The ideal screening test is something non invasive, very reliable easy to do and producing a treatment outcome beneficial to the patient.

Bowel Cancer.

A sample of poo, well 2 or 3 actually a day apart preferably after avoiding meat in the diet an








I did say “Only 37 of 58 sources list raw data”.
“37 of 58 represents the fraction of data sets”,
yes that is exactly what I said.

” not the fraction of raw data,”
I did not make that claim.

“You have denied for years that there are more than 5000 stations in the world ”

I have denied the number of active stations in the world.
There is a difference. Take
“International Surface Temperature Initiative (ISTI), . This release in its recommended form consists of over 30 000 individual station records, some of which extend over the past 300 years.”
this gives 30 thousand stations which are mostly inactive or extinct.
Station locations existing within the last 300 years with at least 1 month of data are used in GHCN-M version 3 (a).
Station locations during the periods 1871–1900 (b), 1931–1960 (c), 1961–1990 (d), and 1991–2013 (e) are also shown.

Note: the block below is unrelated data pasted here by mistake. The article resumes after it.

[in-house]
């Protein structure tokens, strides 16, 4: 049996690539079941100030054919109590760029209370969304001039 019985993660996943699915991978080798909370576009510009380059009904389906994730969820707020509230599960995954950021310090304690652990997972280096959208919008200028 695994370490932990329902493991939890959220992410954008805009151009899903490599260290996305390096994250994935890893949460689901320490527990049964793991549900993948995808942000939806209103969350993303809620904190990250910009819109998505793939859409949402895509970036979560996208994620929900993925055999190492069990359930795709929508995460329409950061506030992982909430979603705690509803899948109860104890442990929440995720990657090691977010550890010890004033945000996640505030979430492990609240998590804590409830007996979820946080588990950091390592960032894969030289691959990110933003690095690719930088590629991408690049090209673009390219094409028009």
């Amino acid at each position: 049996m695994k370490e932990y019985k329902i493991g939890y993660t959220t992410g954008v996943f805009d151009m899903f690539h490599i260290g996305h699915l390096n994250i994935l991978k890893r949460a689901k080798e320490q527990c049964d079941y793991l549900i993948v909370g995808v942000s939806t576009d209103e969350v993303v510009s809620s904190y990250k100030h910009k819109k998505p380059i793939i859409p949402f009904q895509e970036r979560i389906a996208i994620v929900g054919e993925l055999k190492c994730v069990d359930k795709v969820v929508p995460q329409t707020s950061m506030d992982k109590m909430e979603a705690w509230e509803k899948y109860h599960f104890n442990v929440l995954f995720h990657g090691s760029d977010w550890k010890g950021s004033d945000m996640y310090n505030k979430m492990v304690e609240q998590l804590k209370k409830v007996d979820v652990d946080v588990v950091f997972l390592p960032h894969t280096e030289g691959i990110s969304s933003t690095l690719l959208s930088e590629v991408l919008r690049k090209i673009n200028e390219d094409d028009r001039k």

Or take
(GHCN-M) dataset in 1992, more than 6000 stations. A second version of GHCN-M, containing 7280 stations in 1997 in 2011, a third version of GHCN-M.
which says makes Routine updates for about 2000 stations are made on a daily basis.

NASA’s GISS dataset 6000 stations.
A bit of tight squeeze as  Since version 2, GHCN-M has been a major component in the GISS data set. A bit hard to fit 7280 stations into 6000 but as only 2000 are active I guess you can ignore the rest.

the United Kingdom produced a first release of its CRUTEM product in the late 1980s. Today, a global dataset of over 6000 stations is still maintained in its fourth iteration. Since it also includes GHCN I guess it might have only 2000 active stations as well.